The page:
[IAEP] (engineering) capacity building
dfarning at sugarlabs.org
Sat Jul 18 17:23:19 EDT 2009
On Sat, Jul 18, 2009 at 4:22 AM, Tomeu Vizoso<tomeu at sugarlabs.org> wrote:
> On Fri, Jul 17, 2009 at 12:57, Sean DALY<sdaly.be at gmail.com> wrote:
>>> I wasn't thinking either of posting articles about recruitment on
>>> those places, rather to get our organization known. Most of the people
>>> that know that Sugar exists think we are part of OLPC, or that we have
>>> funding and a paid development team or that we have abandoned the OLPC
>>> cause and are focusing on the "rich kids".
>>> Once FLOSS people know that we are a global grassroots organization
>>> working on an exciting technology that can have a bigger impact that
>>> any consumer product, we'll be in a much better position for asking
>>> for help.
>> Well, there's no difference between getting Sugar Labs known and
>> getting Sugar Labs known; there's just the question of targeting and
>> how we go about it. The hard part of marketing is keeping the message
>> clear, consistent, understandable, and attractive, then repeating it a
>> zillion times in a million ways until it sinks in. In our launches we
>> have been targeting tech and education journalists/bloggers and
>> education departments/ministries; for now, with few exceptions only
>> tech writers have written articles. However, at this point we are
>> extremely well referenced in search engines and that's not likely to
>> change - we are very easy to find for people who hear about us.
>> There's no question Sugar has suffered from OLPC's image difficulties,
>> but I firmly believe Sugar's success is good for OLPC and vice versa.
>> Visuals and logos are key to raising unaided awareness. What most
>> people remember about OLPC is: small $100 laptop with a crank. Many
>> journalists and bloggers are unaware how big the installed base is,
>> and what countries have massive deployments, and that Windows has not
>> gone beyond pilots at this time; most know that the XO runs "Linux",
>> without further information (you have to see and touch Sugar to
>> understand it). There are several reasons for this, but one is the
>> scarcity of XOs outside deployments. Even single loaner machines are
>> not as effective as they could be, because it's the networking and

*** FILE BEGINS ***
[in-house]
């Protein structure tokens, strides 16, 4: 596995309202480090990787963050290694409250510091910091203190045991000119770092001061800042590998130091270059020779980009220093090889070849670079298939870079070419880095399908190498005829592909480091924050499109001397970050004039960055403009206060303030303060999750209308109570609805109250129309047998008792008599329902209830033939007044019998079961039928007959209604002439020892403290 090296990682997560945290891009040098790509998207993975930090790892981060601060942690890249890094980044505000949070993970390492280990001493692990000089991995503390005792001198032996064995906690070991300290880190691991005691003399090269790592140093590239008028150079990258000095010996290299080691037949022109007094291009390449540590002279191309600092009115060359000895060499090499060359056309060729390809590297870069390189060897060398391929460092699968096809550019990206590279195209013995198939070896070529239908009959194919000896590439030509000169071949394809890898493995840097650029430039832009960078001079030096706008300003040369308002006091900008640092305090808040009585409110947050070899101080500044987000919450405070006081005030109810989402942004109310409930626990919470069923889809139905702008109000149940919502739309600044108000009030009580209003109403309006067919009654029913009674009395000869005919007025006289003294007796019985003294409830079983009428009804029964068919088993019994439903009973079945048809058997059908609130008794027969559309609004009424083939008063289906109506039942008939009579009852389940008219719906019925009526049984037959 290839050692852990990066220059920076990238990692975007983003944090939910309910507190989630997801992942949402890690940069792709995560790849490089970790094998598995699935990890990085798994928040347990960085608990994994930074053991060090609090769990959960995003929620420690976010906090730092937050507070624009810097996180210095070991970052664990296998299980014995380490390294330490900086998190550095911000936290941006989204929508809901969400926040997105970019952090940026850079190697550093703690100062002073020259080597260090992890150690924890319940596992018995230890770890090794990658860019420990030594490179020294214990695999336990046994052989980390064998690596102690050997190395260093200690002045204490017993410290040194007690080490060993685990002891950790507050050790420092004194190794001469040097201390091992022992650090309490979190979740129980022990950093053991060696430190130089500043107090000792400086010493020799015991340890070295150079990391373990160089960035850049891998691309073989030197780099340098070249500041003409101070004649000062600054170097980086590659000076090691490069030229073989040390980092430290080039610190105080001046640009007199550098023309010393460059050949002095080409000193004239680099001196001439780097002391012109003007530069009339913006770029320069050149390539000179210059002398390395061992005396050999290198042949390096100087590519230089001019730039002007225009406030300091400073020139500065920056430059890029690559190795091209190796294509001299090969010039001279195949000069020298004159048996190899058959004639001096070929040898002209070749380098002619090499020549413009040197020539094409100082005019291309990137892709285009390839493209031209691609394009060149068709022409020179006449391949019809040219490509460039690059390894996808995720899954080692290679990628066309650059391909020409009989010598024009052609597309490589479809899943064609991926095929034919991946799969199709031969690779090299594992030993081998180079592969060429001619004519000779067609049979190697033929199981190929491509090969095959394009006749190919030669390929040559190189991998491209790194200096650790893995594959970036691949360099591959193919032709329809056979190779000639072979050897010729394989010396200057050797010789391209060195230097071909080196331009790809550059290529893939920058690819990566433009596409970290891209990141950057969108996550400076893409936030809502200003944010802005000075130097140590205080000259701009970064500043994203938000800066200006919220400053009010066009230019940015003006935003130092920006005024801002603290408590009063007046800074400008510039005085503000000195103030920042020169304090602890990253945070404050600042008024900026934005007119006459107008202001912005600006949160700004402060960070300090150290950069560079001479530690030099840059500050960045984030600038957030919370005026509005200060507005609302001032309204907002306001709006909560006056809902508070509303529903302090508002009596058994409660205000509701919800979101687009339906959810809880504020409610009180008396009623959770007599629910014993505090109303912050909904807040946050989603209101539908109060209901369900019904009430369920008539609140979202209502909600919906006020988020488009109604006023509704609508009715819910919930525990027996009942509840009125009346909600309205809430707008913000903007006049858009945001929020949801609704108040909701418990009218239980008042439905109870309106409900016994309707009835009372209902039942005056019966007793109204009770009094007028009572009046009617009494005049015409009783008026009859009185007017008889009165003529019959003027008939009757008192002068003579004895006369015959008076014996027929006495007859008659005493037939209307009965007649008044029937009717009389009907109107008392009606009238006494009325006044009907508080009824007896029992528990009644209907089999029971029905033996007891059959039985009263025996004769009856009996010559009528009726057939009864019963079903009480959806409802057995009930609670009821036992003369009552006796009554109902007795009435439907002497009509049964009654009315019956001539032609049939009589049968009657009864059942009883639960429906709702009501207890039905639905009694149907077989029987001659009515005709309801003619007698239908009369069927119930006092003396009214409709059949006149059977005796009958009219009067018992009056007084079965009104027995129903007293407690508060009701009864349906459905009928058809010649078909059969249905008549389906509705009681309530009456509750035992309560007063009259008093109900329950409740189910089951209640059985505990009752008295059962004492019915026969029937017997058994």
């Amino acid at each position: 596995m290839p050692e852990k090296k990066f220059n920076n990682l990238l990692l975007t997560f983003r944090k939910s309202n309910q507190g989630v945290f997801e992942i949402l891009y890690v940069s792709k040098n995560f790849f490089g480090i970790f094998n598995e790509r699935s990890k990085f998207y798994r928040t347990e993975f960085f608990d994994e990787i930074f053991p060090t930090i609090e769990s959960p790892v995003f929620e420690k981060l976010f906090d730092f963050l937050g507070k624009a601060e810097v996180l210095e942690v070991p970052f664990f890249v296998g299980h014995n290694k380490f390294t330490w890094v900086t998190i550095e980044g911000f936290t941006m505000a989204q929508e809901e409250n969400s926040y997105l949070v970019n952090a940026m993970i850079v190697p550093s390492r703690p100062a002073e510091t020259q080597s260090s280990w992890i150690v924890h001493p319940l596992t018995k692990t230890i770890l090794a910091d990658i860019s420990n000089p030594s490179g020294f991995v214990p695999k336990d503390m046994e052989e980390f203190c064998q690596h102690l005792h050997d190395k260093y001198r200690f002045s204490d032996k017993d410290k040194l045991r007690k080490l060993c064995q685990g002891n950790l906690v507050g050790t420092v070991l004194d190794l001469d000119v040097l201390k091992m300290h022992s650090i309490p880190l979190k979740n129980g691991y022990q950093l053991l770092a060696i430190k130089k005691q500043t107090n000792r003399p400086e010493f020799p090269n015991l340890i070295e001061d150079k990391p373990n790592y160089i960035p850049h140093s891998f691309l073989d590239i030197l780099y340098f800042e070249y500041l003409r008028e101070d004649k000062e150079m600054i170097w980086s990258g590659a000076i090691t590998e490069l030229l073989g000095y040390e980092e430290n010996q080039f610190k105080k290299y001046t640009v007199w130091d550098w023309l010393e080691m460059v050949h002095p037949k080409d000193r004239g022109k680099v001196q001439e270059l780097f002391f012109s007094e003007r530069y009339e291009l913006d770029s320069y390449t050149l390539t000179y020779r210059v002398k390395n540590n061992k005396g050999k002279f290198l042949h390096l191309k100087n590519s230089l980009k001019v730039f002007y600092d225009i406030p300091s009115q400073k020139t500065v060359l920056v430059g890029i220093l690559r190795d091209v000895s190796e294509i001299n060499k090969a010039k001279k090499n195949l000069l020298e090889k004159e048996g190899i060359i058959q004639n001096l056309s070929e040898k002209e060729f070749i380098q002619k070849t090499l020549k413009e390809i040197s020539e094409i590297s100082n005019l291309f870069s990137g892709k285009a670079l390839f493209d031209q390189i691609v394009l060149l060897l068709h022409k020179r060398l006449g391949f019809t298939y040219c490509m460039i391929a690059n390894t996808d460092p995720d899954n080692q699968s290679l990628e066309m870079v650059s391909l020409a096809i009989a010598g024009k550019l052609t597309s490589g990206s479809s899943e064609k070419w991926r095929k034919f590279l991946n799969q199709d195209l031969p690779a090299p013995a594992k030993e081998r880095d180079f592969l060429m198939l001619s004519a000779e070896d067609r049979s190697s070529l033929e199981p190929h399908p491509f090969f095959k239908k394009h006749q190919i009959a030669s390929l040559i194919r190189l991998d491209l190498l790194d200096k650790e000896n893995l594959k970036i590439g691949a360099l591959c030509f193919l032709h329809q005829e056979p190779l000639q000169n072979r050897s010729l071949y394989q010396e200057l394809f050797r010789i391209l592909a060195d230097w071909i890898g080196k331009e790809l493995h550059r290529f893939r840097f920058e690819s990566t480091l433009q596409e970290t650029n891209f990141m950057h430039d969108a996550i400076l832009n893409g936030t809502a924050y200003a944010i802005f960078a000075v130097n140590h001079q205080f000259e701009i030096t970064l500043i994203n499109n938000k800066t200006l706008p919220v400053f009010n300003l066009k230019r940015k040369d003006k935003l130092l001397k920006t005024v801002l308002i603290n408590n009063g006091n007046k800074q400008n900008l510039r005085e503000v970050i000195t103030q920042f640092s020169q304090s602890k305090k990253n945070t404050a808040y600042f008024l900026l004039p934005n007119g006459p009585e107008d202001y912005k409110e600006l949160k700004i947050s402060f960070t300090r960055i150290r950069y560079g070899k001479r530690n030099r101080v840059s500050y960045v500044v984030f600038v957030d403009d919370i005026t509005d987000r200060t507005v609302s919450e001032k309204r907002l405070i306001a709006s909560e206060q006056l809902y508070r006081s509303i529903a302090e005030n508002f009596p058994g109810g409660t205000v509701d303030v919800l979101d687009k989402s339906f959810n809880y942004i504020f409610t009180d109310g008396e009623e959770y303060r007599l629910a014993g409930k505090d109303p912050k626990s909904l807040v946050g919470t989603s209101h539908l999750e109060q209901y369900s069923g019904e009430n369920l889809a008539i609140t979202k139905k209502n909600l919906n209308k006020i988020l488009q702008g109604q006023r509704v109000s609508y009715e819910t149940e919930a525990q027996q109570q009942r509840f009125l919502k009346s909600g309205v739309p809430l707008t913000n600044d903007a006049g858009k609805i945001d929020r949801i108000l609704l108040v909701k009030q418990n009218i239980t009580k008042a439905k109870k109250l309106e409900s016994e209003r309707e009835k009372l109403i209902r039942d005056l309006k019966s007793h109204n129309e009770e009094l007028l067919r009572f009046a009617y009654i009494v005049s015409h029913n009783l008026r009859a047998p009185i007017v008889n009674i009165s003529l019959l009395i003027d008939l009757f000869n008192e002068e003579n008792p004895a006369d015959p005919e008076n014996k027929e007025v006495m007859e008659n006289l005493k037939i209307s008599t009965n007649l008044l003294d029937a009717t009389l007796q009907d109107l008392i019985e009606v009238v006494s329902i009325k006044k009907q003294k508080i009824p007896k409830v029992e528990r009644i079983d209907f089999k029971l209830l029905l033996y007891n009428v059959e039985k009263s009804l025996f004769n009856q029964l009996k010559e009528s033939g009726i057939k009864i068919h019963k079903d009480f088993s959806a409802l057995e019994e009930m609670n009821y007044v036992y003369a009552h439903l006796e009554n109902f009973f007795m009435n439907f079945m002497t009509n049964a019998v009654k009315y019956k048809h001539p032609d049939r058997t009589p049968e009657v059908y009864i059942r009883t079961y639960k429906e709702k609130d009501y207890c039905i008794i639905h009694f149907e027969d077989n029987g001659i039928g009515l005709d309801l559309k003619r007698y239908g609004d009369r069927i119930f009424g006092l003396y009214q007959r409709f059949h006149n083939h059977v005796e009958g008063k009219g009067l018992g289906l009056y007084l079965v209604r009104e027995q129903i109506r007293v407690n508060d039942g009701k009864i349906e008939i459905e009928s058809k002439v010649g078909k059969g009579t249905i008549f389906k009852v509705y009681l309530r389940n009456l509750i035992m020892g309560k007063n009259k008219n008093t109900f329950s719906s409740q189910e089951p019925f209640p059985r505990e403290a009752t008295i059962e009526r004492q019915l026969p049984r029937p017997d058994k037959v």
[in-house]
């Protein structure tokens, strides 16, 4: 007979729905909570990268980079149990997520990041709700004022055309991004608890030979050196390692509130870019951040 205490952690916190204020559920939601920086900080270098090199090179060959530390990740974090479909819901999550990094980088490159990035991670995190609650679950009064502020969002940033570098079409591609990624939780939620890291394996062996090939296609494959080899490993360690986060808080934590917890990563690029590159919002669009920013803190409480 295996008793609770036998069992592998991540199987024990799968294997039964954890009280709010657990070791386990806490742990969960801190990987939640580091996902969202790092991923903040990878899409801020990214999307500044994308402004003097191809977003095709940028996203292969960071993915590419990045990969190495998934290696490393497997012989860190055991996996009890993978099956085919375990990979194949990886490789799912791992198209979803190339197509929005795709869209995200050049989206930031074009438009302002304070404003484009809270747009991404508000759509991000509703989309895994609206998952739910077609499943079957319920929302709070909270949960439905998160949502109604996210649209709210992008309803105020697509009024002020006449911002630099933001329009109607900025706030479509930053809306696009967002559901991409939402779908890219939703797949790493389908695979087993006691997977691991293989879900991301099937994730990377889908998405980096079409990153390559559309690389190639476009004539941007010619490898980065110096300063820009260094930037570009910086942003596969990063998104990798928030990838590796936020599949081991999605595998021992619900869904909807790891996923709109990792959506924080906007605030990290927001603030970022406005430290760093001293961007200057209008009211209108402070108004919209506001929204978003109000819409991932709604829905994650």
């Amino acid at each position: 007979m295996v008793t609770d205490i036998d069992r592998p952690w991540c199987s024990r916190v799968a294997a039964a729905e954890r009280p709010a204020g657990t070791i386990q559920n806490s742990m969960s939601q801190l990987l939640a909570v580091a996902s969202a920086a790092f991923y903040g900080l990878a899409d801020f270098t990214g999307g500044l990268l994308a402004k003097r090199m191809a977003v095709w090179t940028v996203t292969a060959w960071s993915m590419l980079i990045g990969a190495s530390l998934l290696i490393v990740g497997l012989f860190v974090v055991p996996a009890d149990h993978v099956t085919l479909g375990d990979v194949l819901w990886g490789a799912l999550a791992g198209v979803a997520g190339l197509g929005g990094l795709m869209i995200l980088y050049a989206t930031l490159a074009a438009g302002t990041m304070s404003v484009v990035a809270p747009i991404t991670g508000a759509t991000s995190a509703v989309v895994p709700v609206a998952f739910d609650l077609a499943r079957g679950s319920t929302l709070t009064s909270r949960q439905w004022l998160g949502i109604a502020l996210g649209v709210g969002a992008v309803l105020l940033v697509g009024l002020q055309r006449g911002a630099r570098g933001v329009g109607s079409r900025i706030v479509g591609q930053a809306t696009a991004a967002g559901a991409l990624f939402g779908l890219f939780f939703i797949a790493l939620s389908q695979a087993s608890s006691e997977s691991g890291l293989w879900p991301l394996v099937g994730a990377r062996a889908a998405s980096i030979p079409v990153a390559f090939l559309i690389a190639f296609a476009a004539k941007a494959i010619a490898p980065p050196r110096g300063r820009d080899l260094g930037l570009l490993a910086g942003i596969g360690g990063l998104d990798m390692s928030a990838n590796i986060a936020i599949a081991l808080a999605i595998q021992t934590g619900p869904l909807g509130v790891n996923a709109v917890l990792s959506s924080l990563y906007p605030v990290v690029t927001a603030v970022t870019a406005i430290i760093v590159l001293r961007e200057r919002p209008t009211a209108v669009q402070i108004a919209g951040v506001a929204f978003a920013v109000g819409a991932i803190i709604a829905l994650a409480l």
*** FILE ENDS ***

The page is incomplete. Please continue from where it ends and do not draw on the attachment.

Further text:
>> collaboration that demonstrates Sugar's effectiveness.
>> The press and blogs are a very efficient way of becoming known since
>> they are indexed and findable. We have had excellent coverage in the
>> specialized tech press, some excellent coverage in the mainstream tech
>> press, a small bit of coverage in the mainstream press, and no
>> coverage in the education press that I know of. In the press releases
>> (which are often digested verbatim in the press) we always say we are
>> a nonprofit and the About section tells the story (we added Local Labs
>> in the last PR footer), but even with that, many journalists in a
>> hurry call us a company.
>> Our website is an organic hodgepodge people get lost in and although
>> we are nearly ready to mitigate the most serious navigation problems
>> with the sitewide navbar, beyond that (and optimizing certain key
>> pages) I don't advocate investing energy redoing our site at this
>> time. With one exception: I support the suggestion of letting people
>> "try" Sugar online. This could have major impact in allowing people to
>> see and "touch" Sugar and, closely associated with the Sugar on a
>> Stick download and install, and documentation including curricula
>> support, could multiply our reach by exciting curiosity. Perhaps a
>> design project for the SoaS v2 release?
>> I don't think anyone who attended LinuxTag missed the Sugar Labs
>> booth; it was an efficient way for many developers to see and touch
>> Sugar. I had a table full of both XOs and netbooks (
>> http://www.flickr.com/photos/39656470@N02/3666862229/ ), everyone was
>> curious about the XO. Since March we've had three articles in Ars
>> Technica, two in LWN, Slashdot, etc.; there are a great many FOSS
>> projects who have more users but less exposure. There's always a way
>> to do better, but I'm not sure what we can do beyond what's already
>> being done plus placing blog posts/IRC into the mix?
> I'm not totally convinced about IRC, but if you go to planet.gnome.org
> you can find several posts every week about Moblin, Mono, Maemo, etc.
> I think that planets is perhaps the best channel to address people
> that can start today being productive and, more importantly, already
> know the FLOSS way of working together. I personally don't follow LWN
> nor Ars Technica and will only read an article there if someone refers
> to it from a planet or a mailing list.
> We already have contributors that are part of the GNOME, Ubuntu,
> OpenSUSE, Fedora, Debian, etc. projects and could work into extending
> the knowledge about Sugar in each of those sister projects of ours.
> What I'm asking is for someone to take the task of coordinate this
> I'm a bit confused about which conclusions to take from your replies.
> Do you think the actions I recommended in my first email are worth it
> or not? Also, do you think the FLOSS community side of things falls
> into the marketing team's responsibilities?
Are you asking me or Sean?
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